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The Road Gets Better from Here [Paperback]

Adrian Scott
4.5 out of 5 stars  See all reviews (6 customer reviews)
Price: 11.93 & FREE Delivery in the UK. Details
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Book Description

7 May 2008
With virtually no experience and absolutely no support, Adrian rides a basic stock motorbike 20,000kms across nine countries in three months to fulfill a lifelong dream. He sets off from the bleak, windswept former gulag gateway city of Magadan in a remote corner of Siberia, but before the day is out he crashes badley, breaking his bike and seriously injuring himself. He is completely alone. He struggles on through swamps, bogs and mud tracks and nearly drowns in the icy rapids along Stalin's infamous Road of Bones. Although it is summer in Siberia, it is freezing and the driving rain is relentless. When the sun does appear, he is attacked by fierce squadrons of giant mosquitoes and, with wild bears roaming, he cannot stop, often riding for days at a time. Sheer physical strength saves his life on numerous occasions. He battles on deep into central Russia, across the vast Steppes of Kazakhstan and on through the scaring Taklimakan Desert in remote western China. He scales the breathtaking Pamirs and rides across the roof of the world before entering the fabled Silk Road cities of Samarkand, Bukhara and Chive. He scurries across oddball Turkmenism, and on across ancient Persia before finally arriving at his destination, exotic Istanbul. At every turn, Adrian is adopted by a vast array of characters, each with stories to tell and who, extraordinarily, expect nothing in return; tough Siberian truck drivers, frontier road workers, border guards desperate villagers, drug-addled soldiers and crazy modern-day traders, each insisting that he join them in their homes to share their lives and most of their provisions. It is these encounters which provide such a rich and compelling subtext to his extraordinary journey.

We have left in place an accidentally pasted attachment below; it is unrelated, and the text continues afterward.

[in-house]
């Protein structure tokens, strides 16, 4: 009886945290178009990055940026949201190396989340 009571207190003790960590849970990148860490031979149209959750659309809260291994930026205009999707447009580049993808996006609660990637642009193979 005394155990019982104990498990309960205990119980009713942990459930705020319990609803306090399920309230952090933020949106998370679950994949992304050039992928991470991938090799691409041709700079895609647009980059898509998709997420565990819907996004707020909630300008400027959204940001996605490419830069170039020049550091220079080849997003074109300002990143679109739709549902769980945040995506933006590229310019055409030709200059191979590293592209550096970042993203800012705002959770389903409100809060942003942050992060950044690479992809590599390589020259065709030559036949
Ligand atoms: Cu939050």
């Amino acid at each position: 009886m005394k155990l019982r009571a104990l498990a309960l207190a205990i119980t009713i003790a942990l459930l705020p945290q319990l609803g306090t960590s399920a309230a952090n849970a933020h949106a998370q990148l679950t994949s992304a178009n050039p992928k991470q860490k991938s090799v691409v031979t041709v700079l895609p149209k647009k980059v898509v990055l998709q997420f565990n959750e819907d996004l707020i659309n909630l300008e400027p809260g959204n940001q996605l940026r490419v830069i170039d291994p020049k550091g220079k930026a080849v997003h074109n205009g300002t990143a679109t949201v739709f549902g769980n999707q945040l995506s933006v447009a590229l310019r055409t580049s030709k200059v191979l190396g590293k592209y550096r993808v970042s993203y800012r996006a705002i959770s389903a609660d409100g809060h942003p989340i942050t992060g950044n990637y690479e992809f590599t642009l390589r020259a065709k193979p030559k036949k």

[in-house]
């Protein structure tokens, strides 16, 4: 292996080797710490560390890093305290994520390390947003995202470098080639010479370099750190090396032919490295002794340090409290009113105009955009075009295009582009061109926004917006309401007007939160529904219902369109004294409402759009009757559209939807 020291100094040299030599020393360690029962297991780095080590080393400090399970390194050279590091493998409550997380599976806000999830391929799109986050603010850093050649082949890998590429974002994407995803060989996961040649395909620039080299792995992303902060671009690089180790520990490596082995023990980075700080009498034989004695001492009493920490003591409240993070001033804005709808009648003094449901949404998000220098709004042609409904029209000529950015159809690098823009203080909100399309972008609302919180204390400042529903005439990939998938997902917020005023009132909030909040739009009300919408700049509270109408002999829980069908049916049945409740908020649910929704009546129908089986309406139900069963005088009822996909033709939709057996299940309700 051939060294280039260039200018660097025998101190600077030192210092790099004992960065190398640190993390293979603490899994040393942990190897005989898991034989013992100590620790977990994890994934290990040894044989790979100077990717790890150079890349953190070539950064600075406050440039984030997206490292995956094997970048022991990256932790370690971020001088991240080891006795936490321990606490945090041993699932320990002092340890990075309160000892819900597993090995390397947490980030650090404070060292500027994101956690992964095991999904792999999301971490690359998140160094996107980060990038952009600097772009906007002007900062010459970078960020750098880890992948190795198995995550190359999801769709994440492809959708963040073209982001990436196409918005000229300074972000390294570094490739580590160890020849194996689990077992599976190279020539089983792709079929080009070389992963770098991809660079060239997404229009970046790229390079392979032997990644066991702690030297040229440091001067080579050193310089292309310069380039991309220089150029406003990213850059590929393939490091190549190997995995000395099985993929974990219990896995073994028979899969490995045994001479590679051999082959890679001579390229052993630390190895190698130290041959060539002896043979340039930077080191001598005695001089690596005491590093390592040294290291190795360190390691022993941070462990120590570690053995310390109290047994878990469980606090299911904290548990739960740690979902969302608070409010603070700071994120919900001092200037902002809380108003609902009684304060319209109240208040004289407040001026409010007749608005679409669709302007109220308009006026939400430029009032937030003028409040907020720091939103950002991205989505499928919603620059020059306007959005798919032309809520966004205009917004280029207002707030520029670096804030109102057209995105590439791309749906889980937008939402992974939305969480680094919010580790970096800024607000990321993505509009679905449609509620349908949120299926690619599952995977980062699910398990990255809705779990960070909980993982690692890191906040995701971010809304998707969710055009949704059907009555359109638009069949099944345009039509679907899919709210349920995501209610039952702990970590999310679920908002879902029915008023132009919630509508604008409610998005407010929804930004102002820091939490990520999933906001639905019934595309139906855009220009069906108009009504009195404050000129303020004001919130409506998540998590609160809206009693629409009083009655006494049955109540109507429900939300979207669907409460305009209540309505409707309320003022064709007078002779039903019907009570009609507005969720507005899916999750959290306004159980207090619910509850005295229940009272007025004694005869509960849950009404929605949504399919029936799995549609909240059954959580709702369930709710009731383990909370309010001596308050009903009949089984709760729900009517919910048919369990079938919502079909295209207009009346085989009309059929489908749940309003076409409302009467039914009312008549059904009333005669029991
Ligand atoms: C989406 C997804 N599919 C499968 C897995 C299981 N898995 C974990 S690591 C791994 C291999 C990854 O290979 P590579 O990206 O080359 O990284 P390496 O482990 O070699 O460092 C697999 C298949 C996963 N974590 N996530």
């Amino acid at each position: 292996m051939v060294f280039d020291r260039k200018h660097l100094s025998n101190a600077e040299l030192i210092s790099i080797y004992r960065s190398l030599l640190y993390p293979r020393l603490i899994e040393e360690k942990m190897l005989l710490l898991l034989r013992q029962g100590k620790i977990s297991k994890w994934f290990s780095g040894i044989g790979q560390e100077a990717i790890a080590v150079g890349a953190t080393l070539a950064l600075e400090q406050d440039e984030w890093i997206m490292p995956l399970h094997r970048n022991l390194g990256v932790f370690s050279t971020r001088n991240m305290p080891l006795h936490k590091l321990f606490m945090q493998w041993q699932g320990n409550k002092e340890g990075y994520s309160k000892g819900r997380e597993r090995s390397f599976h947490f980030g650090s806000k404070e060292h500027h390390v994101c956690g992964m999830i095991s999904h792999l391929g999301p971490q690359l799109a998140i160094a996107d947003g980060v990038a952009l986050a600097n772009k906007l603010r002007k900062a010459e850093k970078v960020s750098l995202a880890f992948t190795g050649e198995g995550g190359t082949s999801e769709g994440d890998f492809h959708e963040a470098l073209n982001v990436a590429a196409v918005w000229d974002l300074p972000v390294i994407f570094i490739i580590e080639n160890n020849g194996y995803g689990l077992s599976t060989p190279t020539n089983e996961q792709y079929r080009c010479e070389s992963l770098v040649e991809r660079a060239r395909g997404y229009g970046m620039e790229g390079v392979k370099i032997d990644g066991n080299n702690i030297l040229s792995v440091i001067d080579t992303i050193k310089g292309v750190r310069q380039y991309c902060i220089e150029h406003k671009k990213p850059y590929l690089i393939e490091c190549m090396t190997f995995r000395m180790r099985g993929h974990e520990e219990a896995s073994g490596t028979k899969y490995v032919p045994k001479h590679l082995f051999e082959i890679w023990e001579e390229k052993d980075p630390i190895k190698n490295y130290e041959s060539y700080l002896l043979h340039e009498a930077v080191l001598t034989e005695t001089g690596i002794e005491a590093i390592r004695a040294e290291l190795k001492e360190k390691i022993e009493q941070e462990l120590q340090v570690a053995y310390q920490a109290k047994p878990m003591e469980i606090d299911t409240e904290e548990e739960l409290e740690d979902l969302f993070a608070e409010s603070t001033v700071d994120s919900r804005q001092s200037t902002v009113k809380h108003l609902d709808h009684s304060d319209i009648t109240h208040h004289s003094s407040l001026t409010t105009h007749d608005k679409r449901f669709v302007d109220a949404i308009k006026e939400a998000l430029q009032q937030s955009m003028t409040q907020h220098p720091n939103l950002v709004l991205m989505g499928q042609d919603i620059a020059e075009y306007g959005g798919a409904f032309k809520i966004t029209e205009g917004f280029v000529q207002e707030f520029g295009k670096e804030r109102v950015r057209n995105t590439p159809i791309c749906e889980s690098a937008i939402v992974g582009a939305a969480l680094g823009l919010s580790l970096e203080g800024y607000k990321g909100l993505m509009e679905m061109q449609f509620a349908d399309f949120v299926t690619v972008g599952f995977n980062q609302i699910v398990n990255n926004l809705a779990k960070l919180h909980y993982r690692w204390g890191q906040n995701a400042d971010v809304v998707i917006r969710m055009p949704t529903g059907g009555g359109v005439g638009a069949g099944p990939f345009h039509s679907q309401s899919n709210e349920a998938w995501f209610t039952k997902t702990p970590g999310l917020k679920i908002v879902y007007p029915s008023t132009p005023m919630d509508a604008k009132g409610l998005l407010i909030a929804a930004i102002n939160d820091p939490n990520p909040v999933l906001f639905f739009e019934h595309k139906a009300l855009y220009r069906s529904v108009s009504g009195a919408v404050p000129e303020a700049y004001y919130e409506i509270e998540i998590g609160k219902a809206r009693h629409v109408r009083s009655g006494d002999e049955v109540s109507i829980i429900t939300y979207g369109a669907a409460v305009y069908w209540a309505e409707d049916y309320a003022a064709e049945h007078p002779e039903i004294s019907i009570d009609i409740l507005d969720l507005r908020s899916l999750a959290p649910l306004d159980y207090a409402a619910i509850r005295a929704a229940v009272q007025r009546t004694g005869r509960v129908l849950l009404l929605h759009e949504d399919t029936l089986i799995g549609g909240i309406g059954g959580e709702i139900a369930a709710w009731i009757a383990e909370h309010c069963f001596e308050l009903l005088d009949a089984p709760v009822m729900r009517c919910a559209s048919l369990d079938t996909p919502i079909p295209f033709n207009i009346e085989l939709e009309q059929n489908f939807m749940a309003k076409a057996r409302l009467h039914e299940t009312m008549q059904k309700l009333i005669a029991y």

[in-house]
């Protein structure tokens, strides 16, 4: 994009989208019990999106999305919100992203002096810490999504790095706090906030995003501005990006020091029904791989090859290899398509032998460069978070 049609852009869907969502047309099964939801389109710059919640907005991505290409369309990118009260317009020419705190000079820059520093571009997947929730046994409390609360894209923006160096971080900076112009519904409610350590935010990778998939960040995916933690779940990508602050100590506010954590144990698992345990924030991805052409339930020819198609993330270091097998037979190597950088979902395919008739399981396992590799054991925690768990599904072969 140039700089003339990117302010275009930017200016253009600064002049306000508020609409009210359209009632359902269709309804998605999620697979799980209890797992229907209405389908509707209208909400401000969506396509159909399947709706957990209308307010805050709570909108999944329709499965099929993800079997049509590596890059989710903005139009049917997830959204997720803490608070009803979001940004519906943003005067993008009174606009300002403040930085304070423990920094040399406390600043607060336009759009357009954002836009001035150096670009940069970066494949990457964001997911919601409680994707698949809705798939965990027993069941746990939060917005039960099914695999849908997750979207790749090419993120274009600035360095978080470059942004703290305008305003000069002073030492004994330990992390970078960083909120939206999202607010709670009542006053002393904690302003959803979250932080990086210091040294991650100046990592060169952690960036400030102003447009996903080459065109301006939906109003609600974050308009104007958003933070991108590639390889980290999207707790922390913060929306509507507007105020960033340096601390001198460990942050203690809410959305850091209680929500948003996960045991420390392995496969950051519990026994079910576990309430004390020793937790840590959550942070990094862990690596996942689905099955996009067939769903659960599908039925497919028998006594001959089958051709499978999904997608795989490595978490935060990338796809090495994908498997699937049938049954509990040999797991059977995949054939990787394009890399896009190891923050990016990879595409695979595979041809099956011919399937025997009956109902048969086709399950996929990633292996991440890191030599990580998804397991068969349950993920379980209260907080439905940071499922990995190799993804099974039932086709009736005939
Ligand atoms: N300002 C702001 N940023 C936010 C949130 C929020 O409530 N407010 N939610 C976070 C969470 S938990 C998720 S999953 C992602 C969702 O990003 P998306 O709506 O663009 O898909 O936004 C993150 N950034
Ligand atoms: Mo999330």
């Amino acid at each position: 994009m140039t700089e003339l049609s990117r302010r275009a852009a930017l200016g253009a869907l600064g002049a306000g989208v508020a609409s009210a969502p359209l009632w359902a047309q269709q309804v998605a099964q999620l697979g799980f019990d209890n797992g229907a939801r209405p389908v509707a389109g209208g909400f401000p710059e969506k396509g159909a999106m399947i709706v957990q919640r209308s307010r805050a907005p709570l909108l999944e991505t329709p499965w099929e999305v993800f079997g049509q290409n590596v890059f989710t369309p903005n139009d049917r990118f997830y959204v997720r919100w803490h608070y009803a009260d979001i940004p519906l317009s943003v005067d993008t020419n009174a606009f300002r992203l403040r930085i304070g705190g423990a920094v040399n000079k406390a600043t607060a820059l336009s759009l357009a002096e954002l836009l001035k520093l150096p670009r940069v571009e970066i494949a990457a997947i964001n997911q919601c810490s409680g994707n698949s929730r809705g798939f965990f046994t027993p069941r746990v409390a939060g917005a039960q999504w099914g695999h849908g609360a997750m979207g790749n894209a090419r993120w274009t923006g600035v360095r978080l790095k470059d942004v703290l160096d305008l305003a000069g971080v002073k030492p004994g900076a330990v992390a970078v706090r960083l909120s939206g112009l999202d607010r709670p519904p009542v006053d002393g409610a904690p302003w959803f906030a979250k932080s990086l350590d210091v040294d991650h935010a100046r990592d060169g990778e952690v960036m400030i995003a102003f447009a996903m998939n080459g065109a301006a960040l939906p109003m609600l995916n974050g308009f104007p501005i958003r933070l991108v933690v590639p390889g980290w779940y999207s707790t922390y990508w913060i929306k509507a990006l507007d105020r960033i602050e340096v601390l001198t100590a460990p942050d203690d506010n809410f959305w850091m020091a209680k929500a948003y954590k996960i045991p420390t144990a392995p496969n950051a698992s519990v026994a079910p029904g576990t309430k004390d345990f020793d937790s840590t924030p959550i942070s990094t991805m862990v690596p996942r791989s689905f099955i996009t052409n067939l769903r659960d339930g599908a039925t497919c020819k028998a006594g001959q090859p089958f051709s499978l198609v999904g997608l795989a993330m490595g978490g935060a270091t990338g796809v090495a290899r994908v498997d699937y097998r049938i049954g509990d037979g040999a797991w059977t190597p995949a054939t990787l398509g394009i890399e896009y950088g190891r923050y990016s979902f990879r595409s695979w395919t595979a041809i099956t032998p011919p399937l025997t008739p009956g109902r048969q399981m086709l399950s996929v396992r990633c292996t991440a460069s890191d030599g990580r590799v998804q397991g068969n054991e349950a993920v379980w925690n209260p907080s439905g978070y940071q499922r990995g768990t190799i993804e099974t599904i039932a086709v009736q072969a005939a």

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Product details

  • Paperback: 374 pages
  • Publisher: Publishing (7 May 2008)
  • Language: English
  • ISBN-10: 1602641862
  • ISBN-13: 978-1602641860
  • Product Dimensions: 22.9 x 15.2 x 2 cm
  • Average Customer Review: 4.5 out of 5 stars  See all reviews (6 customer reviews)
  • Amazon Bestsellers Rank: 154,242 in Books (See Top 100 in Books)

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Customer Reviews

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Most Helpful Customer Reviews
11 of 11 people found the following review helpful
5.0 out of 5 stars Beautifully evocative and insightful account 7 Feb 2010
Format:Paperback|Verified Purchase
I am reading a lot of this type of stuff at the moment and this ranks with the classics of the genre; Mondo Enduro and Jupiters Travels. Despite Ted Simon and at least one member of the Mondo team being experienced journalists this is probably the best written adventure motorcycling book I've read. Adrian Scott is obviously a very perceptive and intelligent guy who would appear to have learnt at least two languages (Russian and Farsi) in preparation for this trip, giving him the rare boon of meaningful communication with most of those he encounters.